There is hope that the next generation of biologic drugs will offer greater benefits. In the randomised double-blind RAPID 1 and 2 studies investigating a new anti-TNF alpha drug, Cimzia (certolizumab pegol), added to methotrexate (MTX), compared to MTX and placebo, there was very significant pain relief with both doses tested, starting as early as week one, and significant reductions in fatigue also, he observed. “Pain relief as assessed by patients is a key measure of treatment success that should be factored into clinical trials. We also need better tools to look at how treatments affect functionality, mobility and social and emotional aspects of patients’ experience.”
Evaluating treatment effects on work inside and outside the home
Professor Johanna Mieke Hazes of the University Medical Centre, Rotterdam, The Netherlands, also suggested health care teams should focus as much, if not more so, on keeping patients functioning well in their daily work as in monitoring structural damage to joint tissues. Another aspect of treatment evaluated by the RAPID 1 and 2 studies was to assess how treatment affected RA patients’ performance at work, she explained. This was carried out using the RA-specific Work Productivity Survey, a novel validated questionnaire that estimates the extent to which RA has limited a patient’s productivity in work outside the home, in household work, and in social activities over the past month. It reflects both absenteeism when patients feel too ill and incapacitated to go to work at all and “presenteeism” where they attend work but are unable to function as productively as normal.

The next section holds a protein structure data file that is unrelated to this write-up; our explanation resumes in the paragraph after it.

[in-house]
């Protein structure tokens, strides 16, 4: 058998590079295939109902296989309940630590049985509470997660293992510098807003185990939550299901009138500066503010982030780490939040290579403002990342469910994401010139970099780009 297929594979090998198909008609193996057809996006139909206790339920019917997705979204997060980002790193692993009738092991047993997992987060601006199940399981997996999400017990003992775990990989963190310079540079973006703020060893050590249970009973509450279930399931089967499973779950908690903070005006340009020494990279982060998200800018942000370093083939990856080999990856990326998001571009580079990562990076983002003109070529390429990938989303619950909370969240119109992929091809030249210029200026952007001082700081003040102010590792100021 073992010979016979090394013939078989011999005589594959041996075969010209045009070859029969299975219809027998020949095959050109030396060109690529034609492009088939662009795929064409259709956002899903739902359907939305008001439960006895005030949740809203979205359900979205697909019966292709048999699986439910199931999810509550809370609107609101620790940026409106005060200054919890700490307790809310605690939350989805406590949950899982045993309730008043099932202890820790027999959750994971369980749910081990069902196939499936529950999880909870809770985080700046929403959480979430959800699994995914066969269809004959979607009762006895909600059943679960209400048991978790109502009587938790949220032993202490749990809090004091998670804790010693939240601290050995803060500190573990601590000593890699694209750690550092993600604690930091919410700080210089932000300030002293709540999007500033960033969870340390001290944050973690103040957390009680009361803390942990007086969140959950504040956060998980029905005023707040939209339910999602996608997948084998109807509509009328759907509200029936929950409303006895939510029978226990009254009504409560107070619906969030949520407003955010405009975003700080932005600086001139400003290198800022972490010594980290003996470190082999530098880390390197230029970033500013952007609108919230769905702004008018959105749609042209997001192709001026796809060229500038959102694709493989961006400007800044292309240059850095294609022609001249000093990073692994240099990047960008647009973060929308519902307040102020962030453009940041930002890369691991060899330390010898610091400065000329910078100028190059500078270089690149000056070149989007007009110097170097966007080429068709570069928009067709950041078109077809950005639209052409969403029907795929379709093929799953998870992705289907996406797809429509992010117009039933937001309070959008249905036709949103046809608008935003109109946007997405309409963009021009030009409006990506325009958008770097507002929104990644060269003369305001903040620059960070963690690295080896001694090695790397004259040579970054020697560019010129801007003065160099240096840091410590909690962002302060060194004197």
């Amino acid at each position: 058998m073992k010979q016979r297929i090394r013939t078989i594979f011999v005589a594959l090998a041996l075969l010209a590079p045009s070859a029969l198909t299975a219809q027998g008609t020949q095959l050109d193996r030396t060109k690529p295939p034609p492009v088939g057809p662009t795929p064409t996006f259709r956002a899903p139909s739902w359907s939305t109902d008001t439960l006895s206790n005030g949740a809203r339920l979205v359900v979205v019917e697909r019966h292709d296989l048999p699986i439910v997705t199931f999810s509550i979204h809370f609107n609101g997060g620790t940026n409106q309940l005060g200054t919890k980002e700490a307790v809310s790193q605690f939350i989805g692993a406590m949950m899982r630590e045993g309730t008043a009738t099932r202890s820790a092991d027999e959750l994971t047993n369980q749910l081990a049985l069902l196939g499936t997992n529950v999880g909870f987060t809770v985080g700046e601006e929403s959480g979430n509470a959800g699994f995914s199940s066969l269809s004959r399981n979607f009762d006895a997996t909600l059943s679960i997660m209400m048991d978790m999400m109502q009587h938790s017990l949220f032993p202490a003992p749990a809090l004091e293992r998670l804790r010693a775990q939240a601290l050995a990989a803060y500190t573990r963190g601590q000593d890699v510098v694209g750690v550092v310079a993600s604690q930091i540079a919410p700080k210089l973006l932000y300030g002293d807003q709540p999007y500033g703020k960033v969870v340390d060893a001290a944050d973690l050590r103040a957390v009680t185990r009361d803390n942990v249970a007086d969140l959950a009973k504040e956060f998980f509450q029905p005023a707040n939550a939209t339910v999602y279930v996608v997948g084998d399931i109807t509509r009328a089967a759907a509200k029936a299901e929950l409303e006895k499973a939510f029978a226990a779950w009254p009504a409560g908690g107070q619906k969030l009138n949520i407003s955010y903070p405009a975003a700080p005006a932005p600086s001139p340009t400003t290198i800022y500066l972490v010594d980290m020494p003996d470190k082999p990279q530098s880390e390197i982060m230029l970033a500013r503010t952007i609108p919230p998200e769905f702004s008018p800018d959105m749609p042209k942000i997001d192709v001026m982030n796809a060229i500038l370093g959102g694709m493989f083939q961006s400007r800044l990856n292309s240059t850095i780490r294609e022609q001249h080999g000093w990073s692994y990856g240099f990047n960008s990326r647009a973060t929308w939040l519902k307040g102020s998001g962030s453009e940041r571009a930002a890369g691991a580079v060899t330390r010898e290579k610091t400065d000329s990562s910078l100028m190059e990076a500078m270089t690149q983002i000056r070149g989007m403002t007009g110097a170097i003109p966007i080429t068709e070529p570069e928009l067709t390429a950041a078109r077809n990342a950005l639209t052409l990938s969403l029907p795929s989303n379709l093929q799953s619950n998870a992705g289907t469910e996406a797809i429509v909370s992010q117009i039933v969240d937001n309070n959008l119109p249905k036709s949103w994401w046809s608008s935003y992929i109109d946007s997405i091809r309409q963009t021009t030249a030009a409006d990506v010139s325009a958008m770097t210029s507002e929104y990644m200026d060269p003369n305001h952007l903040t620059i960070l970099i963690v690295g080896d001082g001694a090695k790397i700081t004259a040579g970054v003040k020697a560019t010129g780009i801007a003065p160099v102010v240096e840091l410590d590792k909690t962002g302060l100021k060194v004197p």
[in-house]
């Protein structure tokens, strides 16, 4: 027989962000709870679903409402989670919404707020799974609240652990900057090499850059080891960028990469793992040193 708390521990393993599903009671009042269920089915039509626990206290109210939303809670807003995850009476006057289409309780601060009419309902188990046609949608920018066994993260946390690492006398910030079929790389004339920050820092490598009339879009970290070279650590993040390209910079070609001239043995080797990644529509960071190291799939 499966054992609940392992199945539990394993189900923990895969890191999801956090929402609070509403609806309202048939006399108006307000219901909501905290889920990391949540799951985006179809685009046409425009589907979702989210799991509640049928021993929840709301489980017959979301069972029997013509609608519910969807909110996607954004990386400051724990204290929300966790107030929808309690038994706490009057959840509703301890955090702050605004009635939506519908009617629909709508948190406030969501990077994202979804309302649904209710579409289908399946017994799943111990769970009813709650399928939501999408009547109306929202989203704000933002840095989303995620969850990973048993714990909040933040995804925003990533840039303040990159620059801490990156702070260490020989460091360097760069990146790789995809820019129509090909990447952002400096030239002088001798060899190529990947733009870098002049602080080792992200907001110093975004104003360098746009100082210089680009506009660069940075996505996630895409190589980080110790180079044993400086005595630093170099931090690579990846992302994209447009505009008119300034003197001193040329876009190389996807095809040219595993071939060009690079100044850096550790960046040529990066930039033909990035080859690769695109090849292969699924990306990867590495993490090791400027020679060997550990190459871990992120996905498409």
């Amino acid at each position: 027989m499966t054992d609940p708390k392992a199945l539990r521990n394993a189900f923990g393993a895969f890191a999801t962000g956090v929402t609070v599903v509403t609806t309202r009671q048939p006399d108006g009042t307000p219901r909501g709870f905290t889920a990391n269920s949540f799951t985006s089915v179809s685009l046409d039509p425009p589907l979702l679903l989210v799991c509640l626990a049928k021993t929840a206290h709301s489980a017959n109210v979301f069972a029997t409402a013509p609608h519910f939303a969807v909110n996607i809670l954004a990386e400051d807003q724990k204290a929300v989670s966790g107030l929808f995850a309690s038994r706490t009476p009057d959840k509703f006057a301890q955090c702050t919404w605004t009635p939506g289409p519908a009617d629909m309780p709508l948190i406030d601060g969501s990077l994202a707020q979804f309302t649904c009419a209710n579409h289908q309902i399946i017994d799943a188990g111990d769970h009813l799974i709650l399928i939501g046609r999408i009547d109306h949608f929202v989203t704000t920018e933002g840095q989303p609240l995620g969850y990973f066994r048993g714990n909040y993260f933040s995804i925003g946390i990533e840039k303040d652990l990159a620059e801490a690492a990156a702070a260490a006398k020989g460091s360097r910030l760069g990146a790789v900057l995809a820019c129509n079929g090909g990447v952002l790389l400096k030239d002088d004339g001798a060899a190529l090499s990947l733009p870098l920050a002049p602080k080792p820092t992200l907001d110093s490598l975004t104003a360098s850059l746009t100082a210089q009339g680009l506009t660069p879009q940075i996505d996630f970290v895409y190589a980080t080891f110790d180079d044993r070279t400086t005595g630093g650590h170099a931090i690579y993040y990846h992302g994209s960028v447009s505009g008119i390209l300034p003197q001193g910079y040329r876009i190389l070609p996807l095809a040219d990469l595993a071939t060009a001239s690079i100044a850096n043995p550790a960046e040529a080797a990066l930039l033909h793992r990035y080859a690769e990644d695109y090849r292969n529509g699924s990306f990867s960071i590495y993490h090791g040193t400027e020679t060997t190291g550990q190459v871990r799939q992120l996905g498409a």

Results of the questionnaire survey as applied in RAPID 1 and 2 showed patients who received Cimzia and MTX gained at least one extra paid work day per month by week 4 and that this increased to up to 3 extra days by week 24. In RAPID 1 these gains were sustained for the 52 weeks of the study. Results for patients receiving placebo and MTX showed less than 2 extra days were gained by week 4 and only half a day by week 24.
In terms of household work, patients receiving Cimzia and MTX gained an extra 11 days of productive activity over a three-month period. They gained between 1 and 2.7 per month by week 4 and more than 4 days per month by week 24 compared to less than 1.5 extra days of productivity by week 24 gained by placebo and MTX-treated patients. “Considering that most RA patients are women and that 60 per cent are not in paid employment, this is an important measure of the difference treatment makes to what they can do at home,” Professor Hazes commented.